Australia's IT channel could be drafted to better inform users of the sanctity of their wireless networks in the wake of Google's international wardriving scandal, a Senate estimates committee heard yesterday.
WA Greens senator Scott Ludlam (pictured right) in a question to Australian privacy commissioner Karen Curtis about how to innoculate businesses and homes from future such breaches asked if the channel should now take a bigger role in educating users about network security?
"What is the legal status of wi-fi data on open networks if you happen to be driving past and pick it up?" Senator Ludlam asked Curtis.
"We have not firmed our legal perspective on it yet, but it would appear that if you have an unsecured wi-fi network you probably are publicly broadcasting, so you may expect that others may intercept it," Curtis replied. "We would be urging people to make sure they secure their networks."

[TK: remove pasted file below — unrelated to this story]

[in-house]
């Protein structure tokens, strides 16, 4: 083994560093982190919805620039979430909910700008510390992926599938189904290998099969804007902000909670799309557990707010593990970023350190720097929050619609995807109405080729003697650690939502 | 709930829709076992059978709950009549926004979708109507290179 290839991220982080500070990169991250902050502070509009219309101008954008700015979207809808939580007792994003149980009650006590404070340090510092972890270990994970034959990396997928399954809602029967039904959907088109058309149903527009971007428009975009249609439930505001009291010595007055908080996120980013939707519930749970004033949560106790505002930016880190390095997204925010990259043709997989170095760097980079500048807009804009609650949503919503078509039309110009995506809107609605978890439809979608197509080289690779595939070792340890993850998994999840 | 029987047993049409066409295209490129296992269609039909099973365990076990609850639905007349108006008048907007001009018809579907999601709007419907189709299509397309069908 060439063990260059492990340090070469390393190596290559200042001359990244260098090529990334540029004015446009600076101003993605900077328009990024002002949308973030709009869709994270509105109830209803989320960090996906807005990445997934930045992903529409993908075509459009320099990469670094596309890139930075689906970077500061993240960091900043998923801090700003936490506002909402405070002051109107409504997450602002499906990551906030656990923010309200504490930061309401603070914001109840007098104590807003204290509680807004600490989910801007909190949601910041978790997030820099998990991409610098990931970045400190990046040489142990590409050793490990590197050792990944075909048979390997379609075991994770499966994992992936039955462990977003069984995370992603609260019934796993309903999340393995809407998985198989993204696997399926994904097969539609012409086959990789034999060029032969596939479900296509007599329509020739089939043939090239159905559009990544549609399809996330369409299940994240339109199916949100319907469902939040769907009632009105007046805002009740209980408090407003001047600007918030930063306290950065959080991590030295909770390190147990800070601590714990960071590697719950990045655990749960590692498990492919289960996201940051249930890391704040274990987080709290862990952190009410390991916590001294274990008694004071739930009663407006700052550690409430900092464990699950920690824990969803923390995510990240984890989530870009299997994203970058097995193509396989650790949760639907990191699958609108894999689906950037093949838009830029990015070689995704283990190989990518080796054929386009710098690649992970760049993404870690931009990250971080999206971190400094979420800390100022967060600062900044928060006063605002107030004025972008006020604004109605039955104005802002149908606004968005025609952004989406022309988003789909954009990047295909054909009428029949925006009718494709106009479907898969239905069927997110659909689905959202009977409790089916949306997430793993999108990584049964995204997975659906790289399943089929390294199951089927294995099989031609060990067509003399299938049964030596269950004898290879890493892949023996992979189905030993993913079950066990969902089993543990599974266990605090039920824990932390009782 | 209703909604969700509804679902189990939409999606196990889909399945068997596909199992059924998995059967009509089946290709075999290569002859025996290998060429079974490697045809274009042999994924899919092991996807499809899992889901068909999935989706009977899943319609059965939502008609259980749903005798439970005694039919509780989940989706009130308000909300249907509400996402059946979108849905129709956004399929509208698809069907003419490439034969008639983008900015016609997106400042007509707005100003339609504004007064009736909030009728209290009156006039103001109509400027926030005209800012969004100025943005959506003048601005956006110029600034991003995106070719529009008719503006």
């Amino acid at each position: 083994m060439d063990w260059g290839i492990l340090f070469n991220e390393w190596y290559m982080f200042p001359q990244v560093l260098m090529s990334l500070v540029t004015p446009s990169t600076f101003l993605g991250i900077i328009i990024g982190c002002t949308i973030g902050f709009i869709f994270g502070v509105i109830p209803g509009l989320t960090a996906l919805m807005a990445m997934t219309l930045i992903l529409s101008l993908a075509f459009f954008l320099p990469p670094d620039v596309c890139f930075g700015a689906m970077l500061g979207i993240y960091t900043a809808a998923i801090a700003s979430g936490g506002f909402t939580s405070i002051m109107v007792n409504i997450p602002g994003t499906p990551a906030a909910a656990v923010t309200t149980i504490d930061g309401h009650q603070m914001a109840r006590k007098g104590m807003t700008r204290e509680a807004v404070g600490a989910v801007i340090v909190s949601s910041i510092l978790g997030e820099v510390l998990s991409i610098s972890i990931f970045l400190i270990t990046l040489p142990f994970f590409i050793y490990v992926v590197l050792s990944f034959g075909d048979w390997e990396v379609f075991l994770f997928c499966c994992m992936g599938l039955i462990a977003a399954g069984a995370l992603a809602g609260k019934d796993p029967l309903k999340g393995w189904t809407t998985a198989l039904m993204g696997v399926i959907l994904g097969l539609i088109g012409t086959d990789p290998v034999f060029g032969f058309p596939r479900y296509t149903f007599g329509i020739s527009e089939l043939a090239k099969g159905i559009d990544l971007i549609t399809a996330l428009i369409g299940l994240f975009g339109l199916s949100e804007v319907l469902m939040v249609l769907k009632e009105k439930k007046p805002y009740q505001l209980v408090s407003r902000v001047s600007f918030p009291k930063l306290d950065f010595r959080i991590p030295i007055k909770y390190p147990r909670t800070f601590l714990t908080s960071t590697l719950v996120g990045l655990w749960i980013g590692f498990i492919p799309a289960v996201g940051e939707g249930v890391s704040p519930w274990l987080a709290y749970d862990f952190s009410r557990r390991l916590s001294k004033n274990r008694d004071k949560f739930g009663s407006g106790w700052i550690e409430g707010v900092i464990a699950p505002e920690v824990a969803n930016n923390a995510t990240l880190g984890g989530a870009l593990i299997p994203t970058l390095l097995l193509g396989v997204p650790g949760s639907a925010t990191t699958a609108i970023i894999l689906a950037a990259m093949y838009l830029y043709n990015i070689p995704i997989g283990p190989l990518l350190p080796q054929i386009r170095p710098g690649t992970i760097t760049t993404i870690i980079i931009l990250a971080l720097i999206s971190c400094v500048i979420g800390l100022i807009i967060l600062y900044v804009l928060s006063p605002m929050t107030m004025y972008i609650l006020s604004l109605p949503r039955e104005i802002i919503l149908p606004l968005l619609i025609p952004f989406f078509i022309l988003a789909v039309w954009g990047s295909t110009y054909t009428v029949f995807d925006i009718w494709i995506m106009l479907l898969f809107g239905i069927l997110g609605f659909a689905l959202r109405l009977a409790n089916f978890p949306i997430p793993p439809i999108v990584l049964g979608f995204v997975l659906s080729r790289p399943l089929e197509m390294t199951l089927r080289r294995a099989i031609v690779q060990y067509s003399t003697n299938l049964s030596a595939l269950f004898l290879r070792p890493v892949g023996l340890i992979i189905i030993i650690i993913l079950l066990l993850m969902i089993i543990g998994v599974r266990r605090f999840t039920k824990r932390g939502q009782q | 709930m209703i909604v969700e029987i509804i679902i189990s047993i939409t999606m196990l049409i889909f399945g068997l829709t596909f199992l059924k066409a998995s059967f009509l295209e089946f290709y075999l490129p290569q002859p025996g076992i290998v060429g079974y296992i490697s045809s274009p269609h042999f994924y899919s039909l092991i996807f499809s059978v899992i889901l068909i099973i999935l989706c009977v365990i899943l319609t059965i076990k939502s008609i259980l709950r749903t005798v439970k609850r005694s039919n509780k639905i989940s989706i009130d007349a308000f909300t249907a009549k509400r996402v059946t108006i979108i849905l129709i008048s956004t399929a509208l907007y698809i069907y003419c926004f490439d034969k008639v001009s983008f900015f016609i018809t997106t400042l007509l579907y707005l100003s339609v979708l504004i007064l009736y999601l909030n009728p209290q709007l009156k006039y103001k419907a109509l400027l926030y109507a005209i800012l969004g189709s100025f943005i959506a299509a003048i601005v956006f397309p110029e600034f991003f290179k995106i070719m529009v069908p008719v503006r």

"Is that something that retailers should be telling people when they are installing these devices in the first place?" Ludlam asked.
"What degree of guidance are they given when they purchase this equipment?
"That they may well be broadcasting and that information may be public to your neighbours or to anybody else?"
Curtis said that the Office of the Privacy Commissioner had a role to better inform the public but that "people should be very aware of what they are doing" when online.
Her deputy met with Google officials yesterday but was yet to release its thinking about the company's culpability.
Google officials said they had not heard from the commissioner since the meeting.
Google also said it was reviewing its major systems to ensure they didn't have code that may infringe on the security and privacy of users and the public at large.